Re: It's all about balance of payments
huh? since when am I an executive/corporate shill? Your Netflix BW is massively subsidized by all the other idiots who pay thru the nose for their Comcast service but don't actually use it. Uni-cast video is the stupidest idea possible.
If a substantive percentage of Comcast customers could switch in a heartbeat to another last-mile operator because Comcast was a greedy SOB and was deliberately not upgrading the peering points (or paying the likes of Level3 the amount demanded) to handle the severely lop-sided traffic flows, then yes, Comcast would magically discover they could afford to do so. Admittedly they have maximum incentive to screw over their own customers and especially where it concerns services that compete with their own. I fully support regulatory prohibition between last-mile and content ownership.
Problem with upgrading the peering points for the 4 hours/day that they get slammed to kingdom come, is that it makes no economic sense in the aggregate when it sits effectively 'idle' the other 20 hours a day. No rational CIO would go along with such a proposal on their own corporate circuits (unless the economic activity during the time period covered the costs) so why on earth do people expect Comcast to do it? eg. your steady-state is 100Mb/s burstable to 1Gb and you are on 95% billing. If you exceed the imputed 'cap' you get hit with fees as you should. Does that necessarily mean you can justify an upgrade to 5Gb:20Gb/s because for a couple hours your get a lot of traffic?
So let's work with the 1cent/GB figure even though you don't cite any evidence in support thereof. Is that what it costs Comcast to deliver from one end of it's network to the other? It is capex, physical plant, power, and people? Or is it gross expenses divided by the number of GB moved in the same time period across all network points?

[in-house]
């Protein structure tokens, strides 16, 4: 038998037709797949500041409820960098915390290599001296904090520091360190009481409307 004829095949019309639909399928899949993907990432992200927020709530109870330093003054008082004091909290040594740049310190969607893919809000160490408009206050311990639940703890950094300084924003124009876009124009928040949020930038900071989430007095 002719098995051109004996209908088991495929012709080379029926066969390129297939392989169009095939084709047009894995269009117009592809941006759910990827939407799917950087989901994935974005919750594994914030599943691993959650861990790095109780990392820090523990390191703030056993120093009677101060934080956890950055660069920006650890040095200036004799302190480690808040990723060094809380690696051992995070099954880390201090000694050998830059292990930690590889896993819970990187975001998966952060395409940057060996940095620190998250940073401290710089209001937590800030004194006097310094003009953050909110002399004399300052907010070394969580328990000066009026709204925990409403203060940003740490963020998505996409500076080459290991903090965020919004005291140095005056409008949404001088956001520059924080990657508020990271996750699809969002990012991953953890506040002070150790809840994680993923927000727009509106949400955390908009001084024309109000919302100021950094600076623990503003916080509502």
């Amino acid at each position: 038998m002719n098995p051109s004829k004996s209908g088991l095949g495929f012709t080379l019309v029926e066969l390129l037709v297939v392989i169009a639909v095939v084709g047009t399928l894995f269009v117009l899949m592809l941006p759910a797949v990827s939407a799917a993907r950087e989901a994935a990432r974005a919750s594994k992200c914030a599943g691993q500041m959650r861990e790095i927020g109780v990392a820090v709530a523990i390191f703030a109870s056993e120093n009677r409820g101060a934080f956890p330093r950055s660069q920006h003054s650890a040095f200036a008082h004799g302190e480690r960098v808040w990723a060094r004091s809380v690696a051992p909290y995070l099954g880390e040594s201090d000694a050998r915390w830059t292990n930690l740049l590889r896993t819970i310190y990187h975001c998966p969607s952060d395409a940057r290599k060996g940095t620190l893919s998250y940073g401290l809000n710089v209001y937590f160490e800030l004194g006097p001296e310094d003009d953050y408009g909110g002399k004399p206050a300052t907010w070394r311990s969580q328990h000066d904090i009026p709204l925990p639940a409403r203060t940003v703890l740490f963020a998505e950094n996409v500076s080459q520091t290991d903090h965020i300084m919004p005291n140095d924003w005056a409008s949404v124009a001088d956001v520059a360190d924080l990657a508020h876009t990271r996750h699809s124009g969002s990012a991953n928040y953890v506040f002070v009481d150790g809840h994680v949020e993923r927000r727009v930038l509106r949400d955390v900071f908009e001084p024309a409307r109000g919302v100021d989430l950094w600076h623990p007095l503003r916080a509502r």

So at 2.2GB/hr that means I should be able to get 410 hrs of content/mo which obviously nobody uses. I'd be very surprised if average was more than 30-40GB/mo. For $9/mo Netflix has to pay their people, pay the filthy-greedy content owners, pay all their transit providers, pay to co-lo at strategic network hops, pay for a zillion hard drives and servers, pay legacy CDN services (all gone?), and pay for object storage, etc. all of whom have to make a profit in their own right.
So while maybe the average Netflix user costs Comcast 30-50 cents a month (from a simplistic viewpoint), and let's suppose that Netflix pays their network provider the same amount, what does it cost Comcast to run a 100Gb/s WDM interconnect and backhaul those same ~20,800 streams of 4.8Mbit/sec (2.2GB/hr) to the customer during prime time? I expect it'll be a whole lot more than 1cent/GB. Is it 10x?
The US market is anything but. The subsidies are rife and the margins likely obscene. But someone has to pay the piper be it Netflix or the Comcast customer using Netflix. Comcast is under no obligation to eat the costs of "acceptable unicast-HD streaming performance" out of the goodness of their hearts. Did your residential contract come with QoS terms and maximum allowable bandwidth limits during peak times? Hell, did they even provide minimally guaranteed bandwidth figures? Or just "best effort" clauses? That doesn't mean Netflix shouldn't be spending their money with Comcast to get their distribution servers placed appropriately so that the customer experience is not unnecessarily dependent on the quality of interconnection points.
Netflix is a zero. They need to charge a hell of a lot more to stay in business once they are forced to pay last-mile and other intermediaries what providing their service truly costs. And when they do, their user-base will evaporate like a morning mist. Or they could stop being dumb and drop streaming entirely since nobody lacks the storage needed to spool it to disk ala a DVR, and so what if you can't watch something "right damn now"? Should have planned ahead. It might be interesting if they wrote their client to use Bit-Torrent style cooperation.